|For centuries, ships rounding the perilous southern tip
of Africa have endured or been lost to the ravaging winds and hungry seas of this
notorious, jagged coastline. A salvager's paradise, it can also be a mariner's hell. The
fickle conditions, turning wild, have claimed the lives and cargos of many a vessel, from
the seemingly flimsy, yet surprisingly hardy sailing ships of former days, to the massive
and sturdy steel tankers of the present.
Cape Agulhas, the continent's rugged, southernmost
tip, about three hours' drive from the city of Cape Town, South Africa, is currently under
the international spotlight owing to the discovery of one such sailing ship. Braving the
coastline en route from the Far East to the Cape of Good Hope in the 18th Century, with a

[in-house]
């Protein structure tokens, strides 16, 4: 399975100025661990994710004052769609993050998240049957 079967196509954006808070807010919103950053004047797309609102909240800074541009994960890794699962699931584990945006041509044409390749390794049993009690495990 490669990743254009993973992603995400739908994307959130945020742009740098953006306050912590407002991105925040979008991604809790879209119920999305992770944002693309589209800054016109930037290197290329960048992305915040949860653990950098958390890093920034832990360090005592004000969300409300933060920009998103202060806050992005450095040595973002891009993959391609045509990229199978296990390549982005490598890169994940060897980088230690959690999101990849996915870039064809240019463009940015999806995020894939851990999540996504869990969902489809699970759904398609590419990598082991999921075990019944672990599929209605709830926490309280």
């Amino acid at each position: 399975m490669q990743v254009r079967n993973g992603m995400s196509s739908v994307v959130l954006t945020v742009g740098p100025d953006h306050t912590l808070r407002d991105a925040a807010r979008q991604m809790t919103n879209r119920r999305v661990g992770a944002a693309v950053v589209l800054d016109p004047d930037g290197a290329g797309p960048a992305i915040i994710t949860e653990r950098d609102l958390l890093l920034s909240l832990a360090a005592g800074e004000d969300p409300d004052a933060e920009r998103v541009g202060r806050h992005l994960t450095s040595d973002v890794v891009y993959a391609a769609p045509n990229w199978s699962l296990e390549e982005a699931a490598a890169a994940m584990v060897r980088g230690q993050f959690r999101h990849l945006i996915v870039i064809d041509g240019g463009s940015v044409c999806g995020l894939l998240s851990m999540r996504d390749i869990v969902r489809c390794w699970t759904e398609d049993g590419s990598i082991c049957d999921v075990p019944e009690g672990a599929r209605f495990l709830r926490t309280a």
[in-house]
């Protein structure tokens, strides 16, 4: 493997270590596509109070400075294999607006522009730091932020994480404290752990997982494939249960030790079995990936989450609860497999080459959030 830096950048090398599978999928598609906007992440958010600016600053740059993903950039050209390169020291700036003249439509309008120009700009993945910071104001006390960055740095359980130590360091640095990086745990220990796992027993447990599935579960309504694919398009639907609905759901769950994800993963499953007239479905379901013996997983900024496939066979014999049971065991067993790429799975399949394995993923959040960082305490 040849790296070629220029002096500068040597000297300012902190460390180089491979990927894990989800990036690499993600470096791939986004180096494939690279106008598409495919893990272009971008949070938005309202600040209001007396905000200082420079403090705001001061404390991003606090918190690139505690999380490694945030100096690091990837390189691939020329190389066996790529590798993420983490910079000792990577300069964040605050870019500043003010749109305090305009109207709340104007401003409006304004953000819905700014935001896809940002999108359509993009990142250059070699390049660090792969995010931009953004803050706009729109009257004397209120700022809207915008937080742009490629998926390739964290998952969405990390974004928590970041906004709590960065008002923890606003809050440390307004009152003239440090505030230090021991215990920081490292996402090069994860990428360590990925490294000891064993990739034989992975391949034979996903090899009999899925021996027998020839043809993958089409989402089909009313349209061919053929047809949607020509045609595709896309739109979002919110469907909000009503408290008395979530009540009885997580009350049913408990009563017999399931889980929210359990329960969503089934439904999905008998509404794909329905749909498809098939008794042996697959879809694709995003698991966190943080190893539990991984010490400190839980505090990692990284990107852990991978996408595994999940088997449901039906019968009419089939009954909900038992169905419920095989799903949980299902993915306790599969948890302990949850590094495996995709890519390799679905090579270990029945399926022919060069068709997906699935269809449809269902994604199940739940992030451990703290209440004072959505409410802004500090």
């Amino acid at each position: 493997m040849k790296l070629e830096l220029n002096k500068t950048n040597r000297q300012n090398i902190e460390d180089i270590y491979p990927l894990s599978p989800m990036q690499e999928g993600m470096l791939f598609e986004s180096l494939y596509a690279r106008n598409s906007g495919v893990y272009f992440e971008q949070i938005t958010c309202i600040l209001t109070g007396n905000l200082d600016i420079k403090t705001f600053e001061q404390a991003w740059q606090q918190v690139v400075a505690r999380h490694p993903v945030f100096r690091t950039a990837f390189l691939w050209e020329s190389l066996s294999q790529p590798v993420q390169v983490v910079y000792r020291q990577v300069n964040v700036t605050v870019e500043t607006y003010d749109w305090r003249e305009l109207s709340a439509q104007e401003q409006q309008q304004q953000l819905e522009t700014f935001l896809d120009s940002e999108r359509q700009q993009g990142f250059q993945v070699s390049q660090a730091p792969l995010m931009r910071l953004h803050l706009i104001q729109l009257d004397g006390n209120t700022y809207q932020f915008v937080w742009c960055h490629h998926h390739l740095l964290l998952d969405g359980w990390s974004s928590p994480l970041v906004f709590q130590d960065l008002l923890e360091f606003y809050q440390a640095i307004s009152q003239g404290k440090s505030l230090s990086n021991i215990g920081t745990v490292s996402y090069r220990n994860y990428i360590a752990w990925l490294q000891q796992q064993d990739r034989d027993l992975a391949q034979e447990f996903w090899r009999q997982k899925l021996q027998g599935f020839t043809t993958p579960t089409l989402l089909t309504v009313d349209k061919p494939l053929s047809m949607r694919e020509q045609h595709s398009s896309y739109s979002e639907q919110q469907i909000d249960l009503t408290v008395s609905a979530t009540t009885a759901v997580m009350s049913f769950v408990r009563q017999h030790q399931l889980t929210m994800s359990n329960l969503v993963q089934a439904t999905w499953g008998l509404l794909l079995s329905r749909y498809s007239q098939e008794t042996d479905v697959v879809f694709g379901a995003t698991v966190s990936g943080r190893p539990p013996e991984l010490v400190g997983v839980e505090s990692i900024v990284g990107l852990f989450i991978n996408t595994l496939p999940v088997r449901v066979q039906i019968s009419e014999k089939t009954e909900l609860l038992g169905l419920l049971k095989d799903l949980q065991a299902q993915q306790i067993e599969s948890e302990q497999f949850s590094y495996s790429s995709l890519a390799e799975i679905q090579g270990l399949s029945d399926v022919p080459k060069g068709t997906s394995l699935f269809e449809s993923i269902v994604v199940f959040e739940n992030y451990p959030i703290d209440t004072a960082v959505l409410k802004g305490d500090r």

large cargo of Chinese porcelain and other precious goods, she met her end after striking
an undetected reef.
She is the ill-fated 'Brederode', a wreck pursued since 1982
when she first caught the attention of her salvors. Built in Amsterdam by the Dutch East
India Company (VOC) in 1780, she was to enjoy a very short life at sea.
It is owing to the expertise - not to mention perseverance -
of an international team of researchers and salvagers that her story and treasures will
soon be known to historians, collectors and the curious in the very near future.
Renowned South African salvaging expert Charlie Shapiro and
his group, Aqua Exploration - the country's most prominent, professional salvage group -
had spent many years combing the area for a sign of her remains, contracting, at
intervals, several different survey companies to assist them in their search. But in 1997,
when the Group had a chance meeting with Sverker Hallstrom while he was on a working visit